Goddess of comedy and laughter. Having strong connections with the Sheelagh-na-Gig figures of Ireland, Baubo was the crone goddess who exposed her vulva to Demeter, who was grieving for Persephone, and tried to relieve her grief with laughter. Baubo is the anarchic, the unexpected and the disruptor of etiquette and false manners. Her laugh is a poke at authority, and a force to be reckoned with, as ridicule pointed at what is unjust or foolish can be a good way of beginning to strip it of its power. Baubo is the wise fool, the crazy old woman who had a method in her divine and inspired madness. Her symbol is that of the Sheelagh-na-Gig, the exposed vulva, and is used in households of goddess people to ward off bad vibes and invite laughter and blessings into the home. Origin: Greece.
Brighid is midwife, protector of women and children, healer, patron of smiths and inspiration of poets, indeed all who produce objects of beauty. She is a fire deity and her flower is the dandelion in its bright yellow phase. She has many healing springs and shrines in the British Isles. Brighid is celebrated at Imbolc, a woman’s festival held in early February. Brighid represents independence, integrity and protection of women, children and animals. Brighid lens her fiery power whenever there is a need to stand up to authority and challenge convention. Origin: Ireland.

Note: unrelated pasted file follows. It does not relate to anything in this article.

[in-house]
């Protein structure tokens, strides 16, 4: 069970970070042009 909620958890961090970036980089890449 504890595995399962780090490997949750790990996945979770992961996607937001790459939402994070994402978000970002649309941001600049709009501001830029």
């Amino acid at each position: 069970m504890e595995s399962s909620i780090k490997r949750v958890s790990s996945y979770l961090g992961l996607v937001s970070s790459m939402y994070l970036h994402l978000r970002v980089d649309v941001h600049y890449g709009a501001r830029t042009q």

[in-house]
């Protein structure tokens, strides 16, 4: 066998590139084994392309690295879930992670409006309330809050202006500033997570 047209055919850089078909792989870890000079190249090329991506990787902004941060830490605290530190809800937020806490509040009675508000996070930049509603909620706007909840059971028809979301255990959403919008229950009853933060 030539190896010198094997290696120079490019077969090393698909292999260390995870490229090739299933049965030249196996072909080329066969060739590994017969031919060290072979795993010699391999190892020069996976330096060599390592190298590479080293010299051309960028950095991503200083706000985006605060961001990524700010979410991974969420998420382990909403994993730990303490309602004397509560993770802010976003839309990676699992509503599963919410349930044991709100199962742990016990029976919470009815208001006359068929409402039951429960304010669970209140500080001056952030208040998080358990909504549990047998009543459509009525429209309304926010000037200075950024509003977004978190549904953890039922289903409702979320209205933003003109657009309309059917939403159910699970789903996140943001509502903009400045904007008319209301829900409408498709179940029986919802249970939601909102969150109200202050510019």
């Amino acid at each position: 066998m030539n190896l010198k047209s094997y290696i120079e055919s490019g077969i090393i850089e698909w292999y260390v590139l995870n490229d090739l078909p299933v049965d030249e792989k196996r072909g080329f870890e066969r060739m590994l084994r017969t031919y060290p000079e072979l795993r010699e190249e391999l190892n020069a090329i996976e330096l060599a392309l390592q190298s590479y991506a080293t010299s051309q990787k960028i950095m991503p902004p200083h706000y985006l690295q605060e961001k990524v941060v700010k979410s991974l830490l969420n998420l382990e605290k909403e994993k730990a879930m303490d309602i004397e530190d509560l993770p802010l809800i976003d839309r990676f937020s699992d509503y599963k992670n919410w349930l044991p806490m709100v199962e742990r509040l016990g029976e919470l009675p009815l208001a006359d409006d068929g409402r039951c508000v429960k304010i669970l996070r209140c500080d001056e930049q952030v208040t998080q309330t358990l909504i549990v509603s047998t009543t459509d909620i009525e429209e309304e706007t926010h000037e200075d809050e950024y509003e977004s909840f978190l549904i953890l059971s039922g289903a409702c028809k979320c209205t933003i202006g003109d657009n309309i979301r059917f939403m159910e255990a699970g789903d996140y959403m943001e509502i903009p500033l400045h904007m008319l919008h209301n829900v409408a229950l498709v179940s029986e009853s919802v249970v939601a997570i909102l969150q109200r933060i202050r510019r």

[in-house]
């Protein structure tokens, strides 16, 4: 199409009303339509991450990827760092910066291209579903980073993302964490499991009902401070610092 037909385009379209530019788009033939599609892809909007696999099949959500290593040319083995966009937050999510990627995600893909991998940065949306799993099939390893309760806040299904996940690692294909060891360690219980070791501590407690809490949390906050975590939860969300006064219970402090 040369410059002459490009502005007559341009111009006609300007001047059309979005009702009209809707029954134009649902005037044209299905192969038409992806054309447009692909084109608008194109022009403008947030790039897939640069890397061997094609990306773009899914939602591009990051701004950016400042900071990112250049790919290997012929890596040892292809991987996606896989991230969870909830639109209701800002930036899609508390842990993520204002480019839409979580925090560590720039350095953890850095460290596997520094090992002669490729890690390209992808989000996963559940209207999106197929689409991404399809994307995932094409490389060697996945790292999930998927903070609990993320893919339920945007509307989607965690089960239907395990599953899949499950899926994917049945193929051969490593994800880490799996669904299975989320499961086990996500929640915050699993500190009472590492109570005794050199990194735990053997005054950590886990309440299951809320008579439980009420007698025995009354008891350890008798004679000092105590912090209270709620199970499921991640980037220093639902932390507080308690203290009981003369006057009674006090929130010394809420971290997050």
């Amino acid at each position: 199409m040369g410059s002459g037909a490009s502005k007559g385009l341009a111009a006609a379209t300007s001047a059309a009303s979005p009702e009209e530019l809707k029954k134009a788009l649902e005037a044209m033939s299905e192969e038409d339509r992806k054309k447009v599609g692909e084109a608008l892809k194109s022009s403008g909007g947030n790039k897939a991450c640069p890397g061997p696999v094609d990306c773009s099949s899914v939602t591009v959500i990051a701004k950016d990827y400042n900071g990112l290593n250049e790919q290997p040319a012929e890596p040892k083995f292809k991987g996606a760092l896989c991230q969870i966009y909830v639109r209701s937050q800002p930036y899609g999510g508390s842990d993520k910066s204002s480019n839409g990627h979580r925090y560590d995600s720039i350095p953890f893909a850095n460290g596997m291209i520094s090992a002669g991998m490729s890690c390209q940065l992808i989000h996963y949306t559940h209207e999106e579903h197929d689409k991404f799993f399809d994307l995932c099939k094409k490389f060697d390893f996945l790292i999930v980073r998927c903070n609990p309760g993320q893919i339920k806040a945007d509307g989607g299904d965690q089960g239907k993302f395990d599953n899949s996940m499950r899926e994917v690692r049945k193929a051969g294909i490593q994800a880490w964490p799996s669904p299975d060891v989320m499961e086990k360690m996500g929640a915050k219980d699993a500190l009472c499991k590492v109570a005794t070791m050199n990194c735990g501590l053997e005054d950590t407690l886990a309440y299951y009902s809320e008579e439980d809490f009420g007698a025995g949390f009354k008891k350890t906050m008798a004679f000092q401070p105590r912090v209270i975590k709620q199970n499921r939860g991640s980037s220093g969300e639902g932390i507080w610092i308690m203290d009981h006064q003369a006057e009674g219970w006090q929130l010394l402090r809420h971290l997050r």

Goddess of truth. She is the knowledge of truth within, and the voice of reason. Her voice is heard on the wind, in wind-chimes, flutes and wind instruments, jars, and in echoes. She is the patron of women who have been raped and disbelieved, and in her guise as Clio, the spirit of history. Cassandra is the spirit of stories and the hidden message in dreams. Origins: Greece, Africa.